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The prominent energy management technique, Dynamic Voltage and Frequency Scaling (DVFS), was recently shown to have direct and adverse effects on system reliability. In this work, we investigate static and dynamic reliabilityaware energy management schemes for a set of periodic realtime tasks to minimize energy consumption while preserving system reliability. Focusing on EDF scheduling, we first show that the static problem is NPhard and propose two tasklevel utilizationbased heuristics. Then, we develop a joblevel dynamic (online) scheme by building on the idea of wrappertasks, to monitor and manage dynamic slack efficiently in reliabilityaware settings. Our schemes incorporate recovery tasks/jobs into the schedule as needed for reliability preservation, while still using the remaining slack for energy savings. Simulation results show that all the proposed schemes can achieve significant energy savings while preserving the system reliability. Moreover, the energy savings of the static heuristics are close to those of the static optimal solution by a margin of 5%. 1
Reliabilityaware dynamic energy management in dependable embedded realtime systems
 In Proceedings of the 12th IEEE RealTime and Embedded Technology and Applications Symposium
, 2006
"... Recent studies show that, voltage scaling, which is an efficient energy management technique, has a direct and negative effect on system reliability because of the increased rate of transient faults (e.g., those induced by cosmic particles). In this work, we propose energy management schemes that ex ..."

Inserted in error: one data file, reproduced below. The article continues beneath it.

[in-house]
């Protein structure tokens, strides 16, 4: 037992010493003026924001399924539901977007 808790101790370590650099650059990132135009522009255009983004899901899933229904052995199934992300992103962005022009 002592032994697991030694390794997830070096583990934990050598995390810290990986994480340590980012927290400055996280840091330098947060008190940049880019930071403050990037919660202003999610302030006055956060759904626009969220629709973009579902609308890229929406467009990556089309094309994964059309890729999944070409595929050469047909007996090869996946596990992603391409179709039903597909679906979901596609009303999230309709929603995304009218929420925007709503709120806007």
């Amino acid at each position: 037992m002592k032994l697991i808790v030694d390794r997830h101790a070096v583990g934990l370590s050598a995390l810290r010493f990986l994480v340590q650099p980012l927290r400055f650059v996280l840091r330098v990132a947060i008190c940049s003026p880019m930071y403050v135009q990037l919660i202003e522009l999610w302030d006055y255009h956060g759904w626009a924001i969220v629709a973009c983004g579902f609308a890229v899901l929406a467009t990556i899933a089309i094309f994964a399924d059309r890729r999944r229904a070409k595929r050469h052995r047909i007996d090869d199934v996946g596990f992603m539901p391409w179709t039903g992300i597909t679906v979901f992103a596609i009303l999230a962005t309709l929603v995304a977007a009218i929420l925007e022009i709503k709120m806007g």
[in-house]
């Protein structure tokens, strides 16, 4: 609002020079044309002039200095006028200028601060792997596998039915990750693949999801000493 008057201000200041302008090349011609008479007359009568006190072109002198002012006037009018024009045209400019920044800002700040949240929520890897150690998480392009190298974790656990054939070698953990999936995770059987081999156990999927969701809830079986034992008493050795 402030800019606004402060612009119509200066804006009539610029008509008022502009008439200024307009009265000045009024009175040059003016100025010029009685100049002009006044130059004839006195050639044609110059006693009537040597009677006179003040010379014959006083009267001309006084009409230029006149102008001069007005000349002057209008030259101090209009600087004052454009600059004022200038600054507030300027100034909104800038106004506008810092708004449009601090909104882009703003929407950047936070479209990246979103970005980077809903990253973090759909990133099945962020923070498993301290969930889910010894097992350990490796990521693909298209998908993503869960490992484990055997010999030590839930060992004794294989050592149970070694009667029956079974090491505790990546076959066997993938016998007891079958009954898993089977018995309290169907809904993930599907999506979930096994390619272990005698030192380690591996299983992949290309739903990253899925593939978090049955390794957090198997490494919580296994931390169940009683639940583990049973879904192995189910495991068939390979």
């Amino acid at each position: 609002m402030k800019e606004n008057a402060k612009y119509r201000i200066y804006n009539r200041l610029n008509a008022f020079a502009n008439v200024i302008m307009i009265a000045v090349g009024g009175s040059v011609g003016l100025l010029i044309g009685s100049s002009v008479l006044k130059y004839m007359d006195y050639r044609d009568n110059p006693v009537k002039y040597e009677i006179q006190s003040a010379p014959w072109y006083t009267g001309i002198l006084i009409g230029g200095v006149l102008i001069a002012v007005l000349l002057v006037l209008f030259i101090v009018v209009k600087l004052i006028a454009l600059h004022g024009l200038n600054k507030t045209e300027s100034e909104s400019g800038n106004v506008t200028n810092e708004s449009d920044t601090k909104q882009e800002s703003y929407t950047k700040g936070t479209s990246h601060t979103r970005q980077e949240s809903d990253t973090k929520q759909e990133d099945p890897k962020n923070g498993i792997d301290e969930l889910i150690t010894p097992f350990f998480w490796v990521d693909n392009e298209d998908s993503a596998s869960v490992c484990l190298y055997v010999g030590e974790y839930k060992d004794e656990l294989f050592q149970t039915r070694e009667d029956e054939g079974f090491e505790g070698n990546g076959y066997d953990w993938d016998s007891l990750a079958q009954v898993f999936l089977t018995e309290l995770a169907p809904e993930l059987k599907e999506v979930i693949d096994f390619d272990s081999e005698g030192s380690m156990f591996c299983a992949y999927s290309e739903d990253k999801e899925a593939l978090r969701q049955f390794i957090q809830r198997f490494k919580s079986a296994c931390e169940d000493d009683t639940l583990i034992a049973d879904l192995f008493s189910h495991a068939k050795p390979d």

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Cited by 33 (17 self)
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Recent studies show that, voltage scaling, which is an efficient energy management technique, has a direct and negative effect on system reliability because of the increased rate of transient faults (e.g., those induced by cosmic particles). In this work, we propose energy management schemes that explicitly take system reliability into consideration. The proposed reliabilityaware energy management schemes dynamically schedule recoveries for tasks to be scaled down to recuperate the reliability loss due to energy management. Based on the amount of available slack, the application size and the fault rate changes, we analyze when it is profitable to reclaim the slack for energy savings without sacrificing system reliability. Checkpoint technique is further explored to efficiently use the slack. Analytical and simulation results show that, the proposed schemes can achieve comparable energy savings as ordinary energy management schemes while preserving system reliability. The ordinary energy management schemes that ignore the effects of voltage scaling on fault rate changes could lead to drastically decreased system reliability.